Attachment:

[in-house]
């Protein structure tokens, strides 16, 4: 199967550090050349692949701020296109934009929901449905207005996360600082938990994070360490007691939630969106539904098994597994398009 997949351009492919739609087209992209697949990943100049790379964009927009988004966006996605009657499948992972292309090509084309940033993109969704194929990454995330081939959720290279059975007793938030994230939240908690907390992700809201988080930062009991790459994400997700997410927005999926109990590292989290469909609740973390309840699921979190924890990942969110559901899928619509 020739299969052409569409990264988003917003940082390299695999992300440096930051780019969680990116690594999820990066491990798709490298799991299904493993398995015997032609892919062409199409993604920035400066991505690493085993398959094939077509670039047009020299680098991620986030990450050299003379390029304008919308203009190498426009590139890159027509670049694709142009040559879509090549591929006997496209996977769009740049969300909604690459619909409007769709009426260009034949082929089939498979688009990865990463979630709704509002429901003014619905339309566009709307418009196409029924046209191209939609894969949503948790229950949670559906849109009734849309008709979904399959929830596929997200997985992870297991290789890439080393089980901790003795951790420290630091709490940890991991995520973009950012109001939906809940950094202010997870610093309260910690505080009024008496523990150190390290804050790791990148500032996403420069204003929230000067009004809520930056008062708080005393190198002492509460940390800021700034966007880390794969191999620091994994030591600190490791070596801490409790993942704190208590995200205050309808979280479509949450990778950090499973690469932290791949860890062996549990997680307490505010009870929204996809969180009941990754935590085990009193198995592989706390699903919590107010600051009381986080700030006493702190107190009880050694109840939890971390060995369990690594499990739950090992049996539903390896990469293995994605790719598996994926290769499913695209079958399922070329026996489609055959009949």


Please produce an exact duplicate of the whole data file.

[in-house]
């Protein structure tokens, strides 16, 4: 199967550090050349692949701020296109934009929901449905207005996360600082938990994070360490007691939630969106539904098994597994398009 997949351009492919739609087209992209697949990943100049790379964009927009988004966006996605009657499948992972292309090509084309940033993109969704194929990454995330081939959720290279059975007793938030994230939240908690907390992700809201988080930062009991790459994400997700997410927005999926109990590292989290469909609740973390309840699921979190924890990942969110559901899928619509 020739299969052409569409990264988003917003940082390299695999992300440096930051780019969680990116690594999820990066491990798709490298799991299904493993398995015997032609892919062409199409993604920035400066991505690493085993398959094939077509670039047009020299680098991620986030990450050299003379390029304008919308203009190498426009590139890159027509670049694709142009040559879509090549591929006997496209996977769009740049969300909604690459619909409007769709009426260009034949082929089939498979688009990865990463979630709704509002429901003014619905339309566009709307418009196409029924046209191209939609894969949503948790229950949670559906849109009734849309008709979904399959929830596929997200997985992870297991290789890439080393089980901790003795951790420290630091709490940890991991995520973009950012109001939906809940950094202010997870610093309260910690505080009024008496523990150190390290804050790791990148500032996403420069204003929230000067009004809520930056008062708080005393190198002492509460940390800021700034966007880390794969191999620091994994030591600190490791070596801490409790993942704190208590995200205050309808979280479509949450990778950090499973690469932290791949860890062996549990997680307490505010009870929204996809969180009941990754935590085990009193198995592989706390699903919590107010600051009381986080700030006493702190107190009880050694109840939890971390060995369990690594499990739950090992049996539903390896990469293995994605790719598996994926290769499913695209079958399922070329026996489609055959009949």